attendance and general discipline are very bad.

D.

General: Any absence weakens the companys goals and productivity.

The loss due to absenteeism is two fold. To start with, there is a distinct loss to workers because the irregularity in absence reduces their income when no work, no pay is the general rule. On the other hand the loss to the employers is still greater as on both discipline and efficiency suffers and production goes down. Moreover, either additional complement has to be maintained throughout the year to meet the emergency or the industries have to depend solely on workers who present themselves at the gates and who are generally not up to the mark. The maintenance of an extra complement of workers leads to serious complications and evils. Hence absenteeism is an evil both for the employers and the employees as well.

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1.9 Measures for Control of Absenteeism

Absenteeism is a serious problem for a management because it involves heavy additional expenses. The management is generally uncertain about the probable duration of an employees absence and cannot take appropriate measures to fill the gap.

1. Adoption of well defined recruitment procedure: The selection of employees on the basis of communal, linguistic and family considerations should be discouraged. The management should look for aptitude and ability in the prospective employees and should not easily to yield to pressure or personal likes or dislikes. The personnel officer should play a more effective role as a co-ordinator of Information, provided the he has acquired job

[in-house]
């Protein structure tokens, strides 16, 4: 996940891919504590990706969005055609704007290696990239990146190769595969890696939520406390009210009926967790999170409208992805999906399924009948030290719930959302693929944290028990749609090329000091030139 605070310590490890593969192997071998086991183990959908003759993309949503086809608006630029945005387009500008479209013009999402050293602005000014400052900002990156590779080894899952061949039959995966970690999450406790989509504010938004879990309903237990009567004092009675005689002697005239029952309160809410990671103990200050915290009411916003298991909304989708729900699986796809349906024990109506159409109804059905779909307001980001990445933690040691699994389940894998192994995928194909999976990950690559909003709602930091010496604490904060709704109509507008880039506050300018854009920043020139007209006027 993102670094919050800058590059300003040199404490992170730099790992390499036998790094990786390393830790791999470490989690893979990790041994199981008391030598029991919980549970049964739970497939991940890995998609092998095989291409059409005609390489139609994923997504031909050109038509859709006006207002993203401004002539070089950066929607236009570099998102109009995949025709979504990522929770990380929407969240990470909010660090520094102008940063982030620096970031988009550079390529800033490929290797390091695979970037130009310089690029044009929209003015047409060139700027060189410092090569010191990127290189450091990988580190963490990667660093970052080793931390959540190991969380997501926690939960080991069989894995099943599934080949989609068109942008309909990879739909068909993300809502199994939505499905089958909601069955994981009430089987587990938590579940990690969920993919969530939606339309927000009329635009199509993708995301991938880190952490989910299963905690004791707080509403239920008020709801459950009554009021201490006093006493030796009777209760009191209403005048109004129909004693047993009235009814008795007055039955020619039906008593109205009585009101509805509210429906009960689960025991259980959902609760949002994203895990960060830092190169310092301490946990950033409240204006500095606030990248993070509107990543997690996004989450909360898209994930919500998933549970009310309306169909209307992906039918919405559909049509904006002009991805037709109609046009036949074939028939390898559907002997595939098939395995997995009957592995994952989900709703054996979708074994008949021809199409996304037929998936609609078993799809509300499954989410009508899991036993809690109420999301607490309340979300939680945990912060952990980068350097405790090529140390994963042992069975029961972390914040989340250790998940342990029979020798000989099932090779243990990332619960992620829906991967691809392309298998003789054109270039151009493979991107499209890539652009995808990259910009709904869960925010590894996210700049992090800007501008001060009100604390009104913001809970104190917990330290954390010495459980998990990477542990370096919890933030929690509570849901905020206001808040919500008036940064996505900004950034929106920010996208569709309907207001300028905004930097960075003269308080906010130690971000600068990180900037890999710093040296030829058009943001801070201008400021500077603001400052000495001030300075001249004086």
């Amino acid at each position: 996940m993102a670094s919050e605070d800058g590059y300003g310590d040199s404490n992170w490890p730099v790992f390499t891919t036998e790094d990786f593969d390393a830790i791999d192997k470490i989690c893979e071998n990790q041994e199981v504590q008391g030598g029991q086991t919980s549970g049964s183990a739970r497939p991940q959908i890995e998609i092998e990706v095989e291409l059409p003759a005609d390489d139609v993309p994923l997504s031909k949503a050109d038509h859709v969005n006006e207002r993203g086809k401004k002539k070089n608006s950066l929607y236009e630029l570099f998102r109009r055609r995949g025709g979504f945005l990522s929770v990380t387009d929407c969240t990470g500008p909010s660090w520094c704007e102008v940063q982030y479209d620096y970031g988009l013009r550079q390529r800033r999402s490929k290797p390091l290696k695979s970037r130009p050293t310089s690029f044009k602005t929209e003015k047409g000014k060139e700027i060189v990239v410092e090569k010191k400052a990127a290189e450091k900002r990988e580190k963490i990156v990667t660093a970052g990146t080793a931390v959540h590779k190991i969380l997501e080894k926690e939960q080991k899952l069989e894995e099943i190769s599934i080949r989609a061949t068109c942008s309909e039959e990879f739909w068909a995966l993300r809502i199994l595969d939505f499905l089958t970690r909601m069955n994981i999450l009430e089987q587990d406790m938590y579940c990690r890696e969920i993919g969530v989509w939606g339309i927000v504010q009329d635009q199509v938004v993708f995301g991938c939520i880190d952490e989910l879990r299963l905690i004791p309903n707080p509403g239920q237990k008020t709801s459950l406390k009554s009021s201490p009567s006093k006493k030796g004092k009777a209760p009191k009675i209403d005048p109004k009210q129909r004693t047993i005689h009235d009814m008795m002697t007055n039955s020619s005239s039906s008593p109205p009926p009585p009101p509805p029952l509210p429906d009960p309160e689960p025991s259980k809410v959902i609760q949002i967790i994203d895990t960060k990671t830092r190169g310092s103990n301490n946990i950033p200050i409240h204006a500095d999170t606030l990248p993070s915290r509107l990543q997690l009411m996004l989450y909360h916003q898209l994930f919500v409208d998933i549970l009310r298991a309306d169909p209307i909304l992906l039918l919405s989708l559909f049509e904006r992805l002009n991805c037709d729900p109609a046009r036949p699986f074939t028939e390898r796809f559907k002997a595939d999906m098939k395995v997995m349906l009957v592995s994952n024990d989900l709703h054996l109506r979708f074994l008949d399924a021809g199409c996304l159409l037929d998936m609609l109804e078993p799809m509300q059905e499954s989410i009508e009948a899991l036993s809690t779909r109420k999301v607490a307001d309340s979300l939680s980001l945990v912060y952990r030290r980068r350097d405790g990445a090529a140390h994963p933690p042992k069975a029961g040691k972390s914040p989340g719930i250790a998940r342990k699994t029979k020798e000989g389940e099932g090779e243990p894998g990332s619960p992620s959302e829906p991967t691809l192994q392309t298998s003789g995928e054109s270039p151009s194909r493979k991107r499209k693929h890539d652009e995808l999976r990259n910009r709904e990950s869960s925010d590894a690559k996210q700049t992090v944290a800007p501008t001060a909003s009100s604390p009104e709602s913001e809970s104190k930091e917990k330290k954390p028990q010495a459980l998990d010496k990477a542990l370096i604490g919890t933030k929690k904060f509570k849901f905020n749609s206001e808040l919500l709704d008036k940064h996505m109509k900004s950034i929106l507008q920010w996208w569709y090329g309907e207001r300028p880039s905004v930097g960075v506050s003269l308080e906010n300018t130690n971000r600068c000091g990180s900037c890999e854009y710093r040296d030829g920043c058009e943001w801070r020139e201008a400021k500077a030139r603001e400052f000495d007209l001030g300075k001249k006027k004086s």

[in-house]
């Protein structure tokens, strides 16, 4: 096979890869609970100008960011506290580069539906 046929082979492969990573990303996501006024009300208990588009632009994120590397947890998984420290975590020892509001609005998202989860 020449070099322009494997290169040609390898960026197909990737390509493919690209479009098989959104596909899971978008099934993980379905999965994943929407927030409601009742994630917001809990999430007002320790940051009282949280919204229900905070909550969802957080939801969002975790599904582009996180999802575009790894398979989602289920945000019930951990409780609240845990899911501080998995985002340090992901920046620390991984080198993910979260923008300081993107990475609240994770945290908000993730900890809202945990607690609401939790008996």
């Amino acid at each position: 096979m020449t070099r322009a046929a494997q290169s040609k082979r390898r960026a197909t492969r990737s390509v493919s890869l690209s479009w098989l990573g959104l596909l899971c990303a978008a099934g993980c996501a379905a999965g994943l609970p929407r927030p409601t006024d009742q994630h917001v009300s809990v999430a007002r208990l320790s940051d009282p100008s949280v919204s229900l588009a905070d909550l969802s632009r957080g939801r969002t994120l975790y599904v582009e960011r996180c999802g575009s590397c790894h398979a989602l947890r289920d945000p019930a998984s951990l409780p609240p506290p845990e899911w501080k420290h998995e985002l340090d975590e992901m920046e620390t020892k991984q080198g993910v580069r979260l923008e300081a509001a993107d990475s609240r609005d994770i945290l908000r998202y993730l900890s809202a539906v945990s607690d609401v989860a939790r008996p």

knowledge in the function of selection. Selection should be for employees development, their reliance, therefore, on intermediaries for the recruitment of employees should be entirely done away with they should as far as possible, rely on employment exchanges.

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2. Provision of Healthful and Hygienic Working Conditions: In India, where the climate is warm and most of the work involves manual labour, it is essential that workers should be provided with proper and healthy working conditions. The facilities of drinking water, canteens lavatories, rest rooms, lighting and ventilation, need to be improved. Where any one of these facilities is not available, it should be provided.

3. Provision of Reasonable Wages and Allowances and job Security for Workers: Some of the wages of an employee determine his as well as his familys standard of living, this single factory is important for him than any other. The management should, therefore, pay reasonable wages and allowances, taking into account the capacity of the industry to pay, the level of wages prevailing in different units of the same industry in the same area in neighbouring areas, the productivity of labour and the general effect of rising wages in neighbouring industries.